When you are a beginning trail runner, it’s important to know that not all trails are equal. Knowing the types of trails in your area is vital to being prepared and enjoying your run.
I’ve always thought trail running should develop a rating system. The system would combine the type of trail and its elevation gain to result in a downhill skiing-type rating: green circles, blue squares, black diamonds, purple horseshoes (those maybe aren’t totally right, I haven’t been skiing in years).
Until my idea catches hold, a little research may be required.
One type of trail isn’t any better or worse than any other: they are just different. You should just always know what you are in for.
Types of Trails
Trail is a generic term and can mean just about any type of surface, width or use.
Multi-Use trails are often dirt or crushed gravel and are designed for use my multiple types of users: walkers, runners, bikes, horses. These trails are usually a bit wider to allow for the different users, but they aren’t always.
Fire roads are unimproved dirt roads that allow access by fire vehicles and park rangers.
Rail trails are old rail beds that have been converted into trails. They are often multi-use trails that are paved or are of crushed gravel. Rail trails generally have limited elevation gain and any elevation gain there may be is pretty gradual. Much like me on a slow day, the old trains didn’t thrive on steep elevations.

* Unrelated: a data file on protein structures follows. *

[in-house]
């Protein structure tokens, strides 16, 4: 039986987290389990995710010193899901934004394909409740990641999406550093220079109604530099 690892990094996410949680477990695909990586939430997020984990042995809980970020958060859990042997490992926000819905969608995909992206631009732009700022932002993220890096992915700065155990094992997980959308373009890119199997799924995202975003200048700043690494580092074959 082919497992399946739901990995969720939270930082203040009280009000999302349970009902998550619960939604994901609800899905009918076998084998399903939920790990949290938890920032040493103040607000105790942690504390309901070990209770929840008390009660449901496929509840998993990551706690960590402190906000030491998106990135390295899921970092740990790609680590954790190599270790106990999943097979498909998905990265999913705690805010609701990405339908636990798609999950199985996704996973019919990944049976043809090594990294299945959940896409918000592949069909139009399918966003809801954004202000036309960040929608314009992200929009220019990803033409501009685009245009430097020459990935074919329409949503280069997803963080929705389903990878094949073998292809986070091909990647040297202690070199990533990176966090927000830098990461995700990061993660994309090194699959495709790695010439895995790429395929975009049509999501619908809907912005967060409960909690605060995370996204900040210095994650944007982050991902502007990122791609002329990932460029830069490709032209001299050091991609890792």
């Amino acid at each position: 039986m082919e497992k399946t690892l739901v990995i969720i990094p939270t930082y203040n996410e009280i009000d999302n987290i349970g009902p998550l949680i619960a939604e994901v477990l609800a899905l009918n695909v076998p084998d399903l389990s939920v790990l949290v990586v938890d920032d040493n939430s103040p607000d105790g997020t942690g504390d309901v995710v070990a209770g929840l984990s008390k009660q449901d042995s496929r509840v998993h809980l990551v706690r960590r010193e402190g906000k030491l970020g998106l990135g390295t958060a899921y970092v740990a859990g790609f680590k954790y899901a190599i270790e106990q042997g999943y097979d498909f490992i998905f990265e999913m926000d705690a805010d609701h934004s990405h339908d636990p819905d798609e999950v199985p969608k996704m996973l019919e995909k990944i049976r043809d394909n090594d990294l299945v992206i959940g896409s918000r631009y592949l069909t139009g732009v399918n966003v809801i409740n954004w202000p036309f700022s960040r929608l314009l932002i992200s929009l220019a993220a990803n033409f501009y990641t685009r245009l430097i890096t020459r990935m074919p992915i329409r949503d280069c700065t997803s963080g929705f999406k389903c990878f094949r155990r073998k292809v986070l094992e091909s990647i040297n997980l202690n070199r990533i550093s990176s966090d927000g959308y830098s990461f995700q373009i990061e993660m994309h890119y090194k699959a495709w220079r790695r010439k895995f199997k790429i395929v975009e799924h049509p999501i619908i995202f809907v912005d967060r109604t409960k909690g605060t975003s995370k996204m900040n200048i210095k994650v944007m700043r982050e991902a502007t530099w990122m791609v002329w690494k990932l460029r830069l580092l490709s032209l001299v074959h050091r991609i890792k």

Everywhere I have lived has had rail trails that are perfect for marathon training long runs. They are fairly flat, fairly long, well marked, and have limited intersections- perfect for those long runs when I know my brain will get a little fuzzy by the end.
My dad loves steam trains and I inherited some of his train love, so I have a special fondness for rail trails. The Rails to Trail Conservancy does great work converting the trails.
Single track trails are only wide enough for one person and are often hillier and the most technically challenging. There are usually tree roots, rocks and boulders to navigate around. As the name suggests, when there are many people on a single track trail there can be a bunch of passing and yielding.